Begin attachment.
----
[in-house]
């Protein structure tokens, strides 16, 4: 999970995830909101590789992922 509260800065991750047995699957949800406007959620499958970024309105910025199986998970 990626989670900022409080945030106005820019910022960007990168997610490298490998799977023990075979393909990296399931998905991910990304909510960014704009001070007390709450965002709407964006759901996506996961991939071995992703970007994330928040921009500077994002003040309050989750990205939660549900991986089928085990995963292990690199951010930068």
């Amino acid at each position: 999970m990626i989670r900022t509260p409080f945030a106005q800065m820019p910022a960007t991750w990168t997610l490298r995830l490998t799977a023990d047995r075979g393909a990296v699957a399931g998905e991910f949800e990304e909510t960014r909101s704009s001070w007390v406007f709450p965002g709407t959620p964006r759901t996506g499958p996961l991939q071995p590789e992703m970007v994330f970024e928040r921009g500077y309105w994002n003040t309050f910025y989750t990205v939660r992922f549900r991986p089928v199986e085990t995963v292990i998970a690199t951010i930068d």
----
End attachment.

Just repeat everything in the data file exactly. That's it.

[in-house]
């Protein structure tokens, strides 16, 4: 999970995830909101590789992922 509260800065991750047995699957949800406007959620499958970024309105910025199986998970 990626989670900022409080945030106005820019910022960007990168997610490298490998799977023990075979393909990296399931998905991910990304909510960014704009001070007390709450965002709407964006759901996506996961991939071995992703970007994330928040921009500077994002003040309050989750990205939660549900991986089928085990995963292990690199951010930068």
């Amino acid at each position: 999970m990626i989670r900022t509260p409080f945030a106005q800065m820019p910022a960007t991750w990168t997610l490298r995830l490998t799977a023990d047995r075979g393909a990296v699957a399931g998905e991910f949800e990304e909510t960014r909101s704009s001070w007390v406007f709450p965002g709407t959620p964006r759901t996506g499958p996961l991939q071995p590789e992703m970007v994330f970024e928040r921009g500077y309105w994002n003040t309050f910025y989750t990205v939660r992922f549900r991986p089928v199986e085990t995963v292990i998970a690199t951010i930068d």